How prosodic prominence influences fricative spectra in English

Jonathan Barnes, Alejna Brugos, Stefanie Shattuck-Hufnagel, Nanette Veilleux

Growing appreciation for non-F0 factors underpinning intonational contrasts has increased attention to interactions between tonal and segmental characteristics of the signal. In some languages, for example, fricatives in certain raised F0 contexts (e.g., final rises) have been shown to bear increased high frequency energy relative to comparable fricatives in low-F0 contexts (Niebuhr’s [2009] “segmental intonation”). One approach to this pattern holds that energy peaks during voiceless fricative noise serve as perceptual proxies for the interrupted F0 contour. Speakers actively manipulate fricative spectra to mirror local F0, enhancing tonal contrasts. Results from a study of English fricatives in a variety of metrical and tonal contexts, however, suggest a different explanation: changes in fricative spectral balance are correlated not with local F0, but with intensity of frication noise. Increased “vocal effort” is known to yield both more intense frication noise, and enhanced high-frequency energy, pushing spectral center-of-gravity upward (Shadle & Mair 1996). Subglottal pressure differences under rising and falling pitch in final syllables may affect fricatives similarly (Roessig & Roettger 2014), supporting fricative spectral balance as a cue not to raised F0, but to increased vocal effort, which, though sometimes correlated with higher F0, does not integrate with it directly.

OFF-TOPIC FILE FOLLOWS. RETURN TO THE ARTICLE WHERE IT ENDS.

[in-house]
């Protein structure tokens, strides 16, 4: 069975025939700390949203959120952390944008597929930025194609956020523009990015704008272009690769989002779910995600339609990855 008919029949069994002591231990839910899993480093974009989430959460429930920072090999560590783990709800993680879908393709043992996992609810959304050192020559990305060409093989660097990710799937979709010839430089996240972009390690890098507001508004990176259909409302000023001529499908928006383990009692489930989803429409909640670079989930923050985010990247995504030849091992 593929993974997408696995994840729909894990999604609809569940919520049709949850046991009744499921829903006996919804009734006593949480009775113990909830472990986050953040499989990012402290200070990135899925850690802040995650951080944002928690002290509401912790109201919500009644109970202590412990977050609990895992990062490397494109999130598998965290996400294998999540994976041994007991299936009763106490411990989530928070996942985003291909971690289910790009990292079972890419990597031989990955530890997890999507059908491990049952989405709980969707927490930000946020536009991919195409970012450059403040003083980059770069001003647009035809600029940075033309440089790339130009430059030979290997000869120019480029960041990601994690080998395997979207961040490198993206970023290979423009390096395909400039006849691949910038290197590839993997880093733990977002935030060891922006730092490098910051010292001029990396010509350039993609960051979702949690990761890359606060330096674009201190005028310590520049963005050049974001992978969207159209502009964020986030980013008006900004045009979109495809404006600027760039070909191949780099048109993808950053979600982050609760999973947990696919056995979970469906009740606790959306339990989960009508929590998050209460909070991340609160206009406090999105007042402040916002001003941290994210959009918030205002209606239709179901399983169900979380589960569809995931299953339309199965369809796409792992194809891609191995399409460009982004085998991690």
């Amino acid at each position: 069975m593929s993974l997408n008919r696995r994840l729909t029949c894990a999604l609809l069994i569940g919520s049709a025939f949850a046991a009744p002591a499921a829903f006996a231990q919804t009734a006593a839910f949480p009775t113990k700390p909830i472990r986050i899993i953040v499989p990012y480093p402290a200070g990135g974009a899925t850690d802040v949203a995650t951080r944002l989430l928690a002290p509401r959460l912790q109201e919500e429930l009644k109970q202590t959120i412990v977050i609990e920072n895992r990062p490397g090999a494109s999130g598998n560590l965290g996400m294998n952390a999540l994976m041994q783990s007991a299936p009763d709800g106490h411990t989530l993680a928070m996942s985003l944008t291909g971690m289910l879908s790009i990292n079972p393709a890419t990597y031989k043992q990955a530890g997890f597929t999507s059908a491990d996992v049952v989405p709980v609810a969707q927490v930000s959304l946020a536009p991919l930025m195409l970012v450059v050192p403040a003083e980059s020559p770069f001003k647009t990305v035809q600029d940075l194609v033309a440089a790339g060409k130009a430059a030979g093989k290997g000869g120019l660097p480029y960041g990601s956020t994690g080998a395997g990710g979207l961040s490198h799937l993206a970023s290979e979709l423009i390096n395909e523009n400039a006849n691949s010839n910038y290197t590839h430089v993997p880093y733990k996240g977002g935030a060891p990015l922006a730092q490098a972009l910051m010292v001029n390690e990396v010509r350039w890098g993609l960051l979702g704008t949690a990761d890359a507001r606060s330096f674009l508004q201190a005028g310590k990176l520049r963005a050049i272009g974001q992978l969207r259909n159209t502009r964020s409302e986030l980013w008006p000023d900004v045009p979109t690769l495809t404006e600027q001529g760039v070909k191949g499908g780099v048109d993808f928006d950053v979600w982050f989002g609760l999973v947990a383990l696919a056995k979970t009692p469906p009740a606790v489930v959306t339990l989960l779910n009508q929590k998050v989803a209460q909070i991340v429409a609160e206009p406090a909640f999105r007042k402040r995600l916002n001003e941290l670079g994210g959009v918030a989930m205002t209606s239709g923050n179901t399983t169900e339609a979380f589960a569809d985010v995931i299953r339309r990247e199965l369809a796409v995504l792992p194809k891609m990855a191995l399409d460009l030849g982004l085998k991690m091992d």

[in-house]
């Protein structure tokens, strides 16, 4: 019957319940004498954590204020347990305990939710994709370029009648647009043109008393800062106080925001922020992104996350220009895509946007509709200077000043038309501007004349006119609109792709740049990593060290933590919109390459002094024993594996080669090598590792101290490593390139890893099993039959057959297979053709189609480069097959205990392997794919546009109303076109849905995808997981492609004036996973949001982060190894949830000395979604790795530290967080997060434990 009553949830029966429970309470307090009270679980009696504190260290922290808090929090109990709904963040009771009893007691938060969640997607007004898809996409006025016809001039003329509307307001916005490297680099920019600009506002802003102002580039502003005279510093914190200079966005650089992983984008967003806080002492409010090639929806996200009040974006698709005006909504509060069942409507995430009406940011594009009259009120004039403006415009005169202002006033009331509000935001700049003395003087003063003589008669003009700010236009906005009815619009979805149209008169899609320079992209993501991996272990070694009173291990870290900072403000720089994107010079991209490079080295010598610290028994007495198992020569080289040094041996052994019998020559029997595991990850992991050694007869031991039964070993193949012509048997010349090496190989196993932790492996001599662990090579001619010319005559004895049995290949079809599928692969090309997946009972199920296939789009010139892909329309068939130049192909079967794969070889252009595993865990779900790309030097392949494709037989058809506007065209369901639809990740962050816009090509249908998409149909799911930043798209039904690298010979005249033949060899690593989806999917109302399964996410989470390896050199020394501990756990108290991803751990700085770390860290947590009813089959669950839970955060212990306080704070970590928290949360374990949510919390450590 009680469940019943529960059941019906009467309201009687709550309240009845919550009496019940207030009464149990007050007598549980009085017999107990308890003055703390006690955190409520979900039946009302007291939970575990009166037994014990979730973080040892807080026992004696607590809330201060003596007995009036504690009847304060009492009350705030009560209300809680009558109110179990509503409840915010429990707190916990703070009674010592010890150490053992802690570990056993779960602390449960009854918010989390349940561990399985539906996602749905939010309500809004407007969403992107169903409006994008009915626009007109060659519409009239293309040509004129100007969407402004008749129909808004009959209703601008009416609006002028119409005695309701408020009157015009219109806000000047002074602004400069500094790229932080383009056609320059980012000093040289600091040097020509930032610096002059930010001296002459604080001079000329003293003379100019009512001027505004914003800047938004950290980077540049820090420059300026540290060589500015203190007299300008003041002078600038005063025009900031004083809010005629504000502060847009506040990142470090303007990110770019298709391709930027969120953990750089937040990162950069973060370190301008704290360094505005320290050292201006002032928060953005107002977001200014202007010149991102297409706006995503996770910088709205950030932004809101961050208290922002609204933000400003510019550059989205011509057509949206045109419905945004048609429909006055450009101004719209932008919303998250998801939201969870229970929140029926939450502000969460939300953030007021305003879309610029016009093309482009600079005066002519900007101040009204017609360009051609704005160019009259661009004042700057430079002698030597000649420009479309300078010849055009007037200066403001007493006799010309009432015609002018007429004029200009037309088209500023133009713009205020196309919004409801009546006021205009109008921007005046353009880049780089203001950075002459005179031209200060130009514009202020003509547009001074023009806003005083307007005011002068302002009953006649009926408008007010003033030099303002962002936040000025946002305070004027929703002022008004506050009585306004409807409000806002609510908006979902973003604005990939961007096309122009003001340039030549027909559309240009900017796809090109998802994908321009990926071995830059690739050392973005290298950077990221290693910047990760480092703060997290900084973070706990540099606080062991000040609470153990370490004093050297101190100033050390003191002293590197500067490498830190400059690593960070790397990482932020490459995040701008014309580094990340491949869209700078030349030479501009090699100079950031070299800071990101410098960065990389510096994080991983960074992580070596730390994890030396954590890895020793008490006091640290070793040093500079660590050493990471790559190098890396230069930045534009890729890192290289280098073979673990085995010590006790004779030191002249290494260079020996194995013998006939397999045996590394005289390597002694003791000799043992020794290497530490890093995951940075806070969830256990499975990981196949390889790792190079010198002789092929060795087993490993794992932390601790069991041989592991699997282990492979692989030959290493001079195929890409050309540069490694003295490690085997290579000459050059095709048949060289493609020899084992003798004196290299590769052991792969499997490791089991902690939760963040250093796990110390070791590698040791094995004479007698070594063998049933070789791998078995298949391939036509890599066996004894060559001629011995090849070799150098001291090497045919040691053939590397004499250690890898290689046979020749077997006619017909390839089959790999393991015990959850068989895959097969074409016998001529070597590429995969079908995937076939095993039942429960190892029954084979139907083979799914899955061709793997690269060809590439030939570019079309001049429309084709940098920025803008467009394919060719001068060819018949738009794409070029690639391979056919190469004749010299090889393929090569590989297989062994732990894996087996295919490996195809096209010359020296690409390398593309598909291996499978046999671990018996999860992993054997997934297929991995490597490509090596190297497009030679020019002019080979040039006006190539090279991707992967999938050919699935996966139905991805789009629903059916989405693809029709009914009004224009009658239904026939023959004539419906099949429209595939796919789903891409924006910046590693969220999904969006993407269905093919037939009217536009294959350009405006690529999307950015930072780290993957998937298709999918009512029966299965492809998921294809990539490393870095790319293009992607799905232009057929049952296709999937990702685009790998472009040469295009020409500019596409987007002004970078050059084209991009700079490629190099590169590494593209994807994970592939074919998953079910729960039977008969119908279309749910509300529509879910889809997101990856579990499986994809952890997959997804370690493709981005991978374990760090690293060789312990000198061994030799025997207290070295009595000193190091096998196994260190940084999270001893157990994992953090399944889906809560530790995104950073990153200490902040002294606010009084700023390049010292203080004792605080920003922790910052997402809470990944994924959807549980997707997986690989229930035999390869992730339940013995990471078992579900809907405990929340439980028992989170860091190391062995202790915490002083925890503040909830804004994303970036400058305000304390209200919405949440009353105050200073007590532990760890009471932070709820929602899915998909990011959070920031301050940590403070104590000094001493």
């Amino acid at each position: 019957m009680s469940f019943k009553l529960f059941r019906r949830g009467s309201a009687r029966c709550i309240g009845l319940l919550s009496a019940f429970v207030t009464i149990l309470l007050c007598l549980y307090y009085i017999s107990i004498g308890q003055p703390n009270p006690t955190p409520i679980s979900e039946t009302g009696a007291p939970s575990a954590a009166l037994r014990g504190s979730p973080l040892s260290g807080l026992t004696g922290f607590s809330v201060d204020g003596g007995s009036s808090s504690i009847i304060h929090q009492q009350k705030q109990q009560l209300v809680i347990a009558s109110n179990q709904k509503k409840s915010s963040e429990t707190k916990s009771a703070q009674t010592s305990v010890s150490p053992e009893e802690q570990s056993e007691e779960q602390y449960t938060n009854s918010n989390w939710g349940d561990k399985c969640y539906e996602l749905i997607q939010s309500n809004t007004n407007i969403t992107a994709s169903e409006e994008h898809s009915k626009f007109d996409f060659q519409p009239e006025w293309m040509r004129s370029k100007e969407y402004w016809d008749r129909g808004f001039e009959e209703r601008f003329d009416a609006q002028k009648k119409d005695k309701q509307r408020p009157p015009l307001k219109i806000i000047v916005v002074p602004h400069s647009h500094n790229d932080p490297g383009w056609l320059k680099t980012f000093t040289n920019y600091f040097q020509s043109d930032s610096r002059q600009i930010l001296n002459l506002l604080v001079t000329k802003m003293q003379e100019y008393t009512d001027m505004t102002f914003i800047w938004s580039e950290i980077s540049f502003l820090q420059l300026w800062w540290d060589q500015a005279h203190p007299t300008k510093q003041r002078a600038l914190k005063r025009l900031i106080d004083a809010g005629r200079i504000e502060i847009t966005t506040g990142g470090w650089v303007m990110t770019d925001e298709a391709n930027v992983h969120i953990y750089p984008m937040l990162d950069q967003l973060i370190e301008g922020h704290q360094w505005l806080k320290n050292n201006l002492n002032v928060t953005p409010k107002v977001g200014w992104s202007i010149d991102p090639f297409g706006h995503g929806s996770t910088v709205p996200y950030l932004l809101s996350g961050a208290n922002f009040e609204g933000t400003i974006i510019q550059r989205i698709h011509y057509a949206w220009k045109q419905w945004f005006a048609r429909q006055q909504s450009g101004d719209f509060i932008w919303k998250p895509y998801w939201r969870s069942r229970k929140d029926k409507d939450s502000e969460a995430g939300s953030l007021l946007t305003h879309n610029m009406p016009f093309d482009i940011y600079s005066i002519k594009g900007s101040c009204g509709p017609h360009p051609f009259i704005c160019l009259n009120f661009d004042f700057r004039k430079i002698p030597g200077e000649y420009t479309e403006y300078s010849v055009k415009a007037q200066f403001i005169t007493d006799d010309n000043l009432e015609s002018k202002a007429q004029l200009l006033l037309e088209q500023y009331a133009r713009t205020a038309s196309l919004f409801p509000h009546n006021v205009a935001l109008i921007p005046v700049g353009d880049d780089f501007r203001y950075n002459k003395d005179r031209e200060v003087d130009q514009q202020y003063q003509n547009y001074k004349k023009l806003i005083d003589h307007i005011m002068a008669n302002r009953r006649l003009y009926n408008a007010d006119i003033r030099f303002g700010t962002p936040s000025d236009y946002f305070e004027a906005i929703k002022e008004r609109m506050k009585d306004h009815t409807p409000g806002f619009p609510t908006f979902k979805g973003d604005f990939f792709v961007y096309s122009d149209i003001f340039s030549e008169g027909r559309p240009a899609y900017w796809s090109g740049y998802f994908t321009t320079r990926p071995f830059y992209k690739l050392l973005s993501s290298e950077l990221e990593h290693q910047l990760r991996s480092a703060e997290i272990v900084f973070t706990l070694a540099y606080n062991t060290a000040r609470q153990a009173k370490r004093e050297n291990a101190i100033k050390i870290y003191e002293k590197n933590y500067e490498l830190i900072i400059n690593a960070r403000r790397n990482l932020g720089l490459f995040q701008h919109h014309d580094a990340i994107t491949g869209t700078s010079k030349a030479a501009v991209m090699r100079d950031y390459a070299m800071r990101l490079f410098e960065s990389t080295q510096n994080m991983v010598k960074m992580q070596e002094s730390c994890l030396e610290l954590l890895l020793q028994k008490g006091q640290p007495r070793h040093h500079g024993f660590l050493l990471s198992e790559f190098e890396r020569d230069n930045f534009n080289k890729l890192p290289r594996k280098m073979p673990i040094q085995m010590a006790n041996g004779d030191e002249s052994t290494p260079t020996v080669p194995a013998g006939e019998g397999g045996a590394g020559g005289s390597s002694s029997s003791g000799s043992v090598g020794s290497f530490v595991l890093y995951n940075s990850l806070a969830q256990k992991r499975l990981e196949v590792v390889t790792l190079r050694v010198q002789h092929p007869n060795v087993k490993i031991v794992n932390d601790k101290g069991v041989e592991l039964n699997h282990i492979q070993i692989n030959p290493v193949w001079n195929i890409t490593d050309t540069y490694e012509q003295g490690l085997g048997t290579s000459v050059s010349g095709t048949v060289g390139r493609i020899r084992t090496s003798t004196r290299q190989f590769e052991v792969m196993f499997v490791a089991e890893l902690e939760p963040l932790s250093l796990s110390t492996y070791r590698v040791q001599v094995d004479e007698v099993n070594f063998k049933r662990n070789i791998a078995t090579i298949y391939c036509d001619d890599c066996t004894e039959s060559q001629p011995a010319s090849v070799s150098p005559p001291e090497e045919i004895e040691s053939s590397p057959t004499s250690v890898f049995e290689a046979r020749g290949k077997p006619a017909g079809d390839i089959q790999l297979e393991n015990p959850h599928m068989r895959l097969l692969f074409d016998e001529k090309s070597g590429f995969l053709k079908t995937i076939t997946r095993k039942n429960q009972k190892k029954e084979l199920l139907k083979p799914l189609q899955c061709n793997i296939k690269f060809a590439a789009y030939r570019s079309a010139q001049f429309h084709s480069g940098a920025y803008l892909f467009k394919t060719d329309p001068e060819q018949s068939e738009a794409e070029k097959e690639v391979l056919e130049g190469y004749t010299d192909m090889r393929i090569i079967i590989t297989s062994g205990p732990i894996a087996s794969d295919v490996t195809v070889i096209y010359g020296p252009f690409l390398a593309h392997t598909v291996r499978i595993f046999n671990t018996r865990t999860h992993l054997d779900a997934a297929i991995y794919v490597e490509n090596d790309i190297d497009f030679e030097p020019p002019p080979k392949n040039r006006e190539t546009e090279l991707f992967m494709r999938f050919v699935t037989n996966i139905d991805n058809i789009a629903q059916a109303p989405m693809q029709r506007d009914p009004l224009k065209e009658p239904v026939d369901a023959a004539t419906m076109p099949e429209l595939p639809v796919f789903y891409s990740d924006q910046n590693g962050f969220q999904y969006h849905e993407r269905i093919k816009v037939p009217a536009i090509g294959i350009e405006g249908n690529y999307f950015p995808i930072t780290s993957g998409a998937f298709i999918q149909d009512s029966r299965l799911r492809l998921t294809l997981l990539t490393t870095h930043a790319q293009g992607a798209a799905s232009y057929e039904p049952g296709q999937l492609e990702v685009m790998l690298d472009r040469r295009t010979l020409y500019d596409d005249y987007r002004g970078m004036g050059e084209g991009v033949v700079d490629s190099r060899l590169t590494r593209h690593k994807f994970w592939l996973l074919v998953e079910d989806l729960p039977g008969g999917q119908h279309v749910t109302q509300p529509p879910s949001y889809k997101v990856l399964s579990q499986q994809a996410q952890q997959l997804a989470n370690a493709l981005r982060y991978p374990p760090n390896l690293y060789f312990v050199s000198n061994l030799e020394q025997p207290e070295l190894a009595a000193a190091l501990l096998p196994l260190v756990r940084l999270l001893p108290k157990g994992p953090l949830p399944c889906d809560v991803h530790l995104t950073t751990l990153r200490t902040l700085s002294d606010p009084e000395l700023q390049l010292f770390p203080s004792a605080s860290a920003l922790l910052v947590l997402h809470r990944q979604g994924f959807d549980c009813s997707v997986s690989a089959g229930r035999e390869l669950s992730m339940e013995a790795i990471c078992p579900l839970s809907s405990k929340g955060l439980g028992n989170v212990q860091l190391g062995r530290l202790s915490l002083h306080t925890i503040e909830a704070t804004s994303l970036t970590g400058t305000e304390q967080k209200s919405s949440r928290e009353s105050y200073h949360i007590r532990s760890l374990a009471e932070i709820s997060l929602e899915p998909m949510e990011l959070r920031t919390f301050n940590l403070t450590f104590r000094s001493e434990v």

DOI: 10.21437/SpeechProsody.2020-38

Cite as: Barnes, J., Brugos, A., Shattuck-Hufnagel, S., Veilleux, N. (2020) How prosodic prominence influences fricative spectra in English. Proc. 10th International Conference on Speech Prosody 2020, 186-190, DOI: 10.21437/SpeechProsody.2020-38.

  author={Jonathan Barnes and Alejna Brugos and Stefanie Shattuck-Hufnagel and Nanette Veilleux},
  title={{How prosodic prominence influences fricative spectra in English}},
  booktitle={Proc. 10th International Conference on Speech Prosody 2020},